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The Best New Buildings In The Bay Area

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Moose Road Residence

The San Francisco chapter of the American Institute of Architects recently announced the winners of their annual Design Awards, which honor Bay Area-based architects and designers who made a significant achievement the previous year. 

Winners were chosen in five categories: architecture, interior architecture, energy and sustainability, historic preservation, and unbuilt design. While most of the buildings are located in San Francisco, a few are imagined by architects based in the City by the Bay, but located elsewhere. 

From a house floating on stilts to a new startup office space, there's plenty of eye-popping design to be seen. 

CITATION, ARCHITECTURE: This LEED-certified natatorium aims to be a force for positive social and environmental change in East Oakland.

"East Oakland Sports Center," ELS Architecture and Urban Design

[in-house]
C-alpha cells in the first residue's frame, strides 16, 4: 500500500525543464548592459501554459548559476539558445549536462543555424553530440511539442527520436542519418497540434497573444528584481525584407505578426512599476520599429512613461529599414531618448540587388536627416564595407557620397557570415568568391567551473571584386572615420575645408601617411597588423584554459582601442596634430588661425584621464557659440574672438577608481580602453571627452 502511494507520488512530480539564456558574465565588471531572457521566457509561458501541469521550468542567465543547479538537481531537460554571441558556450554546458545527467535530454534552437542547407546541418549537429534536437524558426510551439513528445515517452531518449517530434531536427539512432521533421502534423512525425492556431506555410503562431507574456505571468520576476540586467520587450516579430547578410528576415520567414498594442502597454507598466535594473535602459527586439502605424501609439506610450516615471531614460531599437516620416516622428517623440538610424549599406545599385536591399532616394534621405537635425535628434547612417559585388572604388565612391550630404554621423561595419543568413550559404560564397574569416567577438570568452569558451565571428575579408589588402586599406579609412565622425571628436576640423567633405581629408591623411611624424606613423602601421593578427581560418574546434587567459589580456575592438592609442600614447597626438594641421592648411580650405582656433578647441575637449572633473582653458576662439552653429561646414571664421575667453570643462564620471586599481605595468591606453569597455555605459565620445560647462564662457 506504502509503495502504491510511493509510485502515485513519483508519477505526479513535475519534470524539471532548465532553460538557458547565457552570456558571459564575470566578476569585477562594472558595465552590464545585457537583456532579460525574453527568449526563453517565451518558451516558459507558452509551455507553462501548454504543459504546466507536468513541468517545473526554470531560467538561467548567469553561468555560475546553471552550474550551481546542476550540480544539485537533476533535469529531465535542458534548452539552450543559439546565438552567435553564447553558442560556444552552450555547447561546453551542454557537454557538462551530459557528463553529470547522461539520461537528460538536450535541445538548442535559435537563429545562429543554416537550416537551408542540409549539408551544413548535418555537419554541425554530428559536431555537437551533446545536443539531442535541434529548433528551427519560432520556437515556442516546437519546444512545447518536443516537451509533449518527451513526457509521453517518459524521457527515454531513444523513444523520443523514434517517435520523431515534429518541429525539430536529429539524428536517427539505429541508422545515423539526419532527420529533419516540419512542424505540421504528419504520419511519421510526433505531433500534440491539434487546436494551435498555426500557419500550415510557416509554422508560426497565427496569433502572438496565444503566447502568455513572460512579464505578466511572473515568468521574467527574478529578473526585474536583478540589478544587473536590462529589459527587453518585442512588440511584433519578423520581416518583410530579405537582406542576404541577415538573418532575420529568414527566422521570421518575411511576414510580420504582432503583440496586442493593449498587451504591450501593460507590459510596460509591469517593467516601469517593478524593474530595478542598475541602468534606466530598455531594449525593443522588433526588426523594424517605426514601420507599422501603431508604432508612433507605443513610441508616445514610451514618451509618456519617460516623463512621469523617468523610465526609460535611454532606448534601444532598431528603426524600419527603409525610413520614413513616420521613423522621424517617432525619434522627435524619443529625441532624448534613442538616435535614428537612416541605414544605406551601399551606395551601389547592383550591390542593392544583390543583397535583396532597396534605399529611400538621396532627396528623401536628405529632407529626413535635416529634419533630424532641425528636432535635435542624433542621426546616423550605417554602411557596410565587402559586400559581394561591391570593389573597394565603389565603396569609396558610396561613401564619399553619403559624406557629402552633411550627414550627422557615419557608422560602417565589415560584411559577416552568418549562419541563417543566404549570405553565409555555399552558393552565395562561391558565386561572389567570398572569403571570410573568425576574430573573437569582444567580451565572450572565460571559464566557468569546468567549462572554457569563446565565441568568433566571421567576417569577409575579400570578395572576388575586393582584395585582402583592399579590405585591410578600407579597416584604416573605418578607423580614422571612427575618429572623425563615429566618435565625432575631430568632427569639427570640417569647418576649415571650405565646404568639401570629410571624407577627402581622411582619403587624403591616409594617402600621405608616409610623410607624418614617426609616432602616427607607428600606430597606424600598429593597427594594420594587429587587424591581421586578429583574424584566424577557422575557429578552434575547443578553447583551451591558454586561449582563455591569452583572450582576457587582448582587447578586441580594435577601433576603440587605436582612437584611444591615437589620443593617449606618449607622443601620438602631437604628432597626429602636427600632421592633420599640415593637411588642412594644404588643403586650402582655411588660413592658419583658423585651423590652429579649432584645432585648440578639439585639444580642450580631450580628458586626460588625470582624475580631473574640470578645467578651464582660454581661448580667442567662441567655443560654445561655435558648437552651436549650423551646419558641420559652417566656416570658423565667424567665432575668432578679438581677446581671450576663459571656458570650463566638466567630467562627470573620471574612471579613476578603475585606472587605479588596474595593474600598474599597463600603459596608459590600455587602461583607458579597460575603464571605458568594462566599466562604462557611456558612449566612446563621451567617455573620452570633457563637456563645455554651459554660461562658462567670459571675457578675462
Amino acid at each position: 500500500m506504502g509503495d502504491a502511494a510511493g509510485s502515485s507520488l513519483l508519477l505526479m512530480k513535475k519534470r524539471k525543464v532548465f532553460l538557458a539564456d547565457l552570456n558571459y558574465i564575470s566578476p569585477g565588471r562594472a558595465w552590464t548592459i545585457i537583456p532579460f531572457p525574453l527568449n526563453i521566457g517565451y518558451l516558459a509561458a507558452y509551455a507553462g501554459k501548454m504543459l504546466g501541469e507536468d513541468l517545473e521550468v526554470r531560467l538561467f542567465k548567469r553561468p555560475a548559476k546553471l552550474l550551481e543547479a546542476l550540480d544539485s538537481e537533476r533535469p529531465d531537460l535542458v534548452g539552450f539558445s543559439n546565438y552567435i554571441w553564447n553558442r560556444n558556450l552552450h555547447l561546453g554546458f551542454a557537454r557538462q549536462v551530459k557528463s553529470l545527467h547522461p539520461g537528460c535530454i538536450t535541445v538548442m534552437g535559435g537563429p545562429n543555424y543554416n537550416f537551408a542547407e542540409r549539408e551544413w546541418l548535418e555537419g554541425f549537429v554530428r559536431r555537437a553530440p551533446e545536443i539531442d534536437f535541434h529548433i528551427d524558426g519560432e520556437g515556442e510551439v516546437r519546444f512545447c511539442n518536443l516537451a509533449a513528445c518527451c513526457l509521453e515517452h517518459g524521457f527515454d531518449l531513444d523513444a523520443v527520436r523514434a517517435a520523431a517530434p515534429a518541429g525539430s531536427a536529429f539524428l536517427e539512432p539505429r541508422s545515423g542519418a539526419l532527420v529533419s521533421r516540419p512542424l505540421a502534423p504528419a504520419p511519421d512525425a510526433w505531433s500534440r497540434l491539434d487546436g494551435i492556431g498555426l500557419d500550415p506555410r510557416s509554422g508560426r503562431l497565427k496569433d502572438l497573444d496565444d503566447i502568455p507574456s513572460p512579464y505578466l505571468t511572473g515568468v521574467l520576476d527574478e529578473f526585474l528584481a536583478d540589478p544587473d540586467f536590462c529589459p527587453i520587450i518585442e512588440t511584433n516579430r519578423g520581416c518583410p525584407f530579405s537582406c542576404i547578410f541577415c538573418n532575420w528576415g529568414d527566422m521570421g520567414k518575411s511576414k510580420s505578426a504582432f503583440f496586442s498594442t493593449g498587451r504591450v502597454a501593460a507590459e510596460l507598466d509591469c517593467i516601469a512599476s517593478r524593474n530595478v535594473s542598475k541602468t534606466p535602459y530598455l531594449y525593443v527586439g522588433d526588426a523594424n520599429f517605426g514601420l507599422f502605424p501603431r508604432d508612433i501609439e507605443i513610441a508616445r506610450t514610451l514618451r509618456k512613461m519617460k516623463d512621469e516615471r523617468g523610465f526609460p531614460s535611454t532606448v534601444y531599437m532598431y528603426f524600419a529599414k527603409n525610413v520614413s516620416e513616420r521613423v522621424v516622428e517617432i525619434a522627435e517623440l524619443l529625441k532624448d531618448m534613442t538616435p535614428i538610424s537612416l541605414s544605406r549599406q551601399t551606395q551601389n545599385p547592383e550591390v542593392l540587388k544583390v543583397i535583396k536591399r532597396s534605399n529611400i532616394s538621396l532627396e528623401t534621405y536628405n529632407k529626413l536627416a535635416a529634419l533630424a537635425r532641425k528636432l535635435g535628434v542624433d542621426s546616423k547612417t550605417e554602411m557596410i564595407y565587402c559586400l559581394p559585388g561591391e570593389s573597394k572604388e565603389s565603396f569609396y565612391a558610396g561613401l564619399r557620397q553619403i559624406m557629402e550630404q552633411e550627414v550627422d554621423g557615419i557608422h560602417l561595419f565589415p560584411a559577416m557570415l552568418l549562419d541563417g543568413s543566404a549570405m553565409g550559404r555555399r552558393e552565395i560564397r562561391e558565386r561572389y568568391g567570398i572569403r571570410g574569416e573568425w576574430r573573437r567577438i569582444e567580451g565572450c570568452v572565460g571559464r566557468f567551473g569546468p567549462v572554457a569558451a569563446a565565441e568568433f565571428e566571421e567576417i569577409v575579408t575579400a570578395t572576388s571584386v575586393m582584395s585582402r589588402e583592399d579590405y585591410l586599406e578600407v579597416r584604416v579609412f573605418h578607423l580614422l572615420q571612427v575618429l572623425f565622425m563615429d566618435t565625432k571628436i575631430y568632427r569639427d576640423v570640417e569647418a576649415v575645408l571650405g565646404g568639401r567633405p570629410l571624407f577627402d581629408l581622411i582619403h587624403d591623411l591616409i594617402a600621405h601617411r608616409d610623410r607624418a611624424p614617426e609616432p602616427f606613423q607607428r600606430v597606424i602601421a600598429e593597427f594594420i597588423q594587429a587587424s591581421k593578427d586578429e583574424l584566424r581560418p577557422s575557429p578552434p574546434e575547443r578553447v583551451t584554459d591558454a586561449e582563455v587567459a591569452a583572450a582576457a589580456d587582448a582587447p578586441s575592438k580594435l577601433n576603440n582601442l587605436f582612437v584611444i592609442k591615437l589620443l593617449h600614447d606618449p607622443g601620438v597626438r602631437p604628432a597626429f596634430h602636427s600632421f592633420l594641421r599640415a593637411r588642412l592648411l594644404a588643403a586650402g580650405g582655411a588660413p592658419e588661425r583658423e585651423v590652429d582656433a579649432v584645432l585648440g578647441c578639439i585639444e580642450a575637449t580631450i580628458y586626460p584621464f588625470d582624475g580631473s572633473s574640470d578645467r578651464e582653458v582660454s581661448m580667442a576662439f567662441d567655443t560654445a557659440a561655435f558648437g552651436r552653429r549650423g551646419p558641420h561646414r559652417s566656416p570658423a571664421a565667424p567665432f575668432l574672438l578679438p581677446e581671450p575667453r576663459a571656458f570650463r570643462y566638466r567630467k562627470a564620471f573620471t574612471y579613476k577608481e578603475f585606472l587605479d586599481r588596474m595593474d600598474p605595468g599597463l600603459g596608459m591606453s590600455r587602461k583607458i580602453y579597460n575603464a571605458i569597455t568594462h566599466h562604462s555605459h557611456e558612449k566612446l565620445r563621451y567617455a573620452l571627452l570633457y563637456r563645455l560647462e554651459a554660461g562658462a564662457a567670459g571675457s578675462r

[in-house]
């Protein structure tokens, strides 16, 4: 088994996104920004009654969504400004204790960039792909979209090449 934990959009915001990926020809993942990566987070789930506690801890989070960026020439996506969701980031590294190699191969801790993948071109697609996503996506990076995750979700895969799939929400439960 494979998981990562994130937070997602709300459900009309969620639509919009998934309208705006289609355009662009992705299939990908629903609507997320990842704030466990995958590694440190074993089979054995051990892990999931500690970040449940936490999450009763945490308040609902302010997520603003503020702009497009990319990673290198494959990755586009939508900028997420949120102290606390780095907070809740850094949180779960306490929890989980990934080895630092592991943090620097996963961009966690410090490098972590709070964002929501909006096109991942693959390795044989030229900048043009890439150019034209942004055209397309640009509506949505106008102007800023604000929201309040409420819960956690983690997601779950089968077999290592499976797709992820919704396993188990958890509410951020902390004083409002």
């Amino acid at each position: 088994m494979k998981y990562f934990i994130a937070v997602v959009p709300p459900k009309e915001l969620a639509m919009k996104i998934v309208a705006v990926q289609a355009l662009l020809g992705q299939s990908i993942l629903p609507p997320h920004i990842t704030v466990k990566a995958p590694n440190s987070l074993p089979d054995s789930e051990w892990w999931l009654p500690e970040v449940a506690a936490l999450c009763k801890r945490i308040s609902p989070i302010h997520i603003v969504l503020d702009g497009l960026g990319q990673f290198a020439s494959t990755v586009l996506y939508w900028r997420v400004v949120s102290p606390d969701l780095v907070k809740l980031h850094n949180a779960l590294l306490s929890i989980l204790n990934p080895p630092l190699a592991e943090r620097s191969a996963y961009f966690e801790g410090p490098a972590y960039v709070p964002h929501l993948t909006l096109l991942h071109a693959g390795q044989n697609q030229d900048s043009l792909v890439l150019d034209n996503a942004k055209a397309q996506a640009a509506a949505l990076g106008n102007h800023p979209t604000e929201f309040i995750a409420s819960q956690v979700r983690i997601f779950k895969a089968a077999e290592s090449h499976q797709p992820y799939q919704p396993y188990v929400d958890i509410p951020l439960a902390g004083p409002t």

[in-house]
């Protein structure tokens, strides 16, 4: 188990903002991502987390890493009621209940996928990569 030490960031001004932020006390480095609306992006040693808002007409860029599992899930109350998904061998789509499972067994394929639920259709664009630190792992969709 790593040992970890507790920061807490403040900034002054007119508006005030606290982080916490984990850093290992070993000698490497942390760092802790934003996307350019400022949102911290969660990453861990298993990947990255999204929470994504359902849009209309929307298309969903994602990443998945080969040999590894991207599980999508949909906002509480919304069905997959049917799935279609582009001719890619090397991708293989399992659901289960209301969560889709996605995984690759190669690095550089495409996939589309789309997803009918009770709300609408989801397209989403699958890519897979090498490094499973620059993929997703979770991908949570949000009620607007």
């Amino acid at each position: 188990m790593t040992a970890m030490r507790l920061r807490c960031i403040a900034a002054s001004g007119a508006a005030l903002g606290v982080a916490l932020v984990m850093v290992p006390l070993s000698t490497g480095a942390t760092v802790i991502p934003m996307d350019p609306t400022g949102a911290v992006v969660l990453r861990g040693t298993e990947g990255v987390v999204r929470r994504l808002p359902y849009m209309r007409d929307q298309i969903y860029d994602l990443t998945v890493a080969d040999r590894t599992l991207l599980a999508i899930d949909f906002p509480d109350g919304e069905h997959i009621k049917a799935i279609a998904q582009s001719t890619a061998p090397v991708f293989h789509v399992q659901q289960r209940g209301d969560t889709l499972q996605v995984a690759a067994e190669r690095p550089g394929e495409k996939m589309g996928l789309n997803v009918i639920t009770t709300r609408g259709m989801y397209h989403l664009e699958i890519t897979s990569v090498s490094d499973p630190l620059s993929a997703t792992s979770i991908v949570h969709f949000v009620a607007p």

CITATION, ARCHITECTURE: A renovated storefront on San Francisco's hip Valencia Street incorporates a perforated metal screen overhead.

"Blu Dot Furniture," Office of Charles F. Bloszies



MERIT, ARCHITECTURE: The stunning glass and stucco building at 300 Cornwall Street consists of six homes and corner retail space.

"300 Cornwall," Kennerly Architecture & Planning, Inc.



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16 Photos Of The World's Greatest Boxers Like You've Never Seen Them Before

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M.Pacquiao4

Ten years ago, German photographer Holger Keifel was looking through a few boxing books when he noticed that, in each photo, the boxer was in a similar position: hands up, tough face, ready to fight. He felt there was something missing — who the boxers were outside the ring.

Keifel resolved to change that. Now, he has become known in boxing circles for having what may be the largest single collection of boxing portraits in the world, consisting of 400 portraits of fighters, promoters, trainers, cutmen, and announcers. Every portrait tries to reveal the inner life of his subject, from Mike Tyson to Joe Frazier to Floyd Mayweather Jr.